“Bedtimes and wake times drifted 30 to 60 minutes later for some families, including my own,” she says. And many of her patients who needed additional help to sleep—like melatonin, a hormone that regulates our circadian rhythm—at the beginning of the pandemic are still using those interventions for now.

Markovic and her colleagues will next investigate what delays in cognitive development, if any, have been caused by pandemic-fuelled disruptions to sleep. Researchers already know that when kids sleep poorly, it impacts their ability to learn new things and take on new challenges. And studies have linked sleep issues in infancy and preschool-age kids to attention problems, anxiety, and social difficulties years later. How pandemic sleep disruptions will affect those things remains to be seen.

Help kids foster good sleep habits 

That’s why, experts say, it’s important to invest in proper sleep strategies now. “Good sleep habits are one of the most important things a family’s well-being rests on,” Radesky says.

And parents and caregivers can do a lot to get kids back on track. “Young brains have an incredible ability to adapt and recover,” Riggins says.

For instance, sudden disruptions unbalance children. “So finding ways to establish predictable routines helps kids feel safe and secure,” Radesky says. That means consistent bedtimes: Because our bodies follow an internal clock, we fall asleep more easily when we go to bed within the same hour-long window every night.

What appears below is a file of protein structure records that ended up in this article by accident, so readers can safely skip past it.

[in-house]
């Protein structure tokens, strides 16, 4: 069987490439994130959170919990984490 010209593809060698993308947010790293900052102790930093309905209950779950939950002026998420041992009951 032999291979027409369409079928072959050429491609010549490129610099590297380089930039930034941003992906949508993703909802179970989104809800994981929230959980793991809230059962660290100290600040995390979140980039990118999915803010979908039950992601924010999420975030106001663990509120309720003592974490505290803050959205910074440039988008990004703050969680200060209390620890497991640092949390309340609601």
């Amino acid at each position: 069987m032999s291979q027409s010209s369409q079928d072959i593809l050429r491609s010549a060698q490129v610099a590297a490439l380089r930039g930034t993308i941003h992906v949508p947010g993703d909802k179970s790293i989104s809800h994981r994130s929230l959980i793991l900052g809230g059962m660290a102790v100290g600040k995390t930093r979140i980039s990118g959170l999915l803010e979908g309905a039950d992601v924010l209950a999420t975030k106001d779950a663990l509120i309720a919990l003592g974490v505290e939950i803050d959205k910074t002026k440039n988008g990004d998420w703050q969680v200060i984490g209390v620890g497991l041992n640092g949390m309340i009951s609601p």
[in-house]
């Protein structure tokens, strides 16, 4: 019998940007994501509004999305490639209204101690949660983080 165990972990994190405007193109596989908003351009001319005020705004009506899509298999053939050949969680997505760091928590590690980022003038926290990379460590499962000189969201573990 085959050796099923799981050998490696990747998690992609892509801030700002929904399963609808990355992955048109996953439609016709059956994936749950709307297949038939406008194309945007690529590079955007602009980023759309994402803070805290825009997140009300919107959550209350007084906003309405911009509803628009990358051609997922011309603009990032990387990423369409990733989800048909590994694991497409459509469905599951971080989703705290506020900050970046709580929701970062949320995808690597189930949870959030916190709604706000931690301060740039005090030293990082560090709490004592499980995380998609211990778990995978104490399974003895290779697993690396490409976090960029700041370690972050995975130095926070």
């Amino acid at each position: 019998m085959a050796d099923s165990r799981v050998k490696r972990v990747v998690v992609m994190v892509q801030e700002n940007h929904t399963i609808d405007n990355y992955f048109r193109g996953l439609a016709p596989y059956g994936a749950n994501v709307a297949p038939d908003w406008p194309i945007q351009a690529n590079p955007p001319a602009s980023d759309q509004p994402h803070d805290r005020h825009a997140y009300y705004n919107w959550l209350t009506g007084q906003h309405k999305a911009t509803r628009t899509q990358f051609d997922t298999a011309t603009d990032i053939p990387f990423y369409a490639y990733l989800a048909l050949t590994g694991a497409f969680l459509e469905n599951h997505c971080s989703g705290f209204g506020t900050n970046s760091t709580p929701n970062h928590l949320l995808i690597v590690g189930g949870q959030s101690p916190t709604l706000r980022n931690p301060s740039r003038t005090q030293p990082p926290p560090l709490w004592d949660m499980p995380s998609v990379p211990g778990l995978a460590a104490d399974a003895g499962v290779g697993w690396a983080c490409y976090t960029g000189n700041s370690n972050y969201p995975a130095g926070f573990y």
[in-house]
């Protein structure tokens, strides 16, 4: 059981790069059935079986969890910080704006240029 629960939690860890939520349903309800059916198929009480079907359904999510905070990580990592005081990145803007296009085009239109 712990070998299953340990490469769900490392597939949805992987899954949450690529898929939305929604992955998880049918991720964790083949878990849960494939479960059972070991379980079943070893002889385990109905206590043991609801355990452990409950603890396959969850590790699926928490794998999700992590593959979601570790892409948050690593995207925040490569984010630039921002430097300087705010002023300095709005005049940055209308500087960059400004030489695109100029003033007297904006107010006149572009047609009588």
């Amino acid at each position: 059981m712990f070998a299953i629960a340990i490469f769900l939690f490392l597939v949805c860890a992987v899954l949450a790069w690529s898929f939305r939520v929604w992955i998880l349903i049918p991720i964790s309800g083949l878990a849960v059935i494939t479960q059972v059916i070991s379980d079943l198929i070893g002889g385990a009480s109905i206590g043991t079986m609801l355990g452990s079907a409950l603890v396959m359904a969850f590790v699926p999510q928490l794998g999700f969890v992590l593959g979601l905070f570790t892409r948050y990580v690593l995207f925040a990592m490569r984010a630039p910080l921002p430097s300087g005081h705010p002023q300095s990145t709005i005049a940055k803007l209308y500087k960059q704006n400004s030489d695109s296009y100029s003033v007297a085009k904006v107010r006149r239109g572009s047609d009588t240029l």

Finding ways to defuse the day’s stress and emotions can also lead to better sleep. Rather than watching television or YouTube videos to unwind before bedtime, Radesky suggests reading stories together, trying a meditation app, or taking a bath. These activities all contain a sensory component—whether it’s the sound of your voice or the feeling of warm water—that can help kids relax.

To help figure out the right bedtime activity, Radesky suggests simply asking kids, “What calms you down and makes you feel relaxed?” Often, the answers could provide clues about what to incorporate into nighttime routines.

A child will also sleep better if their environment is set up for success. Dim the lights an hour before they climb into bed so that their brain gets the message that it’s almost time to sleep. Turn off screens, close the blinds, and eliminate blinking lights from the bedroom.

One thing not to forget? You. Markovic’s study linked parents’ stress with more disrupted sleep in children, but also that parents who practiced mindfulness techniques like yoga had children who also slept better.

“If we’re not focusing on our buzzing heads as parents, we’re not addressing the whole issue,” Radesky says.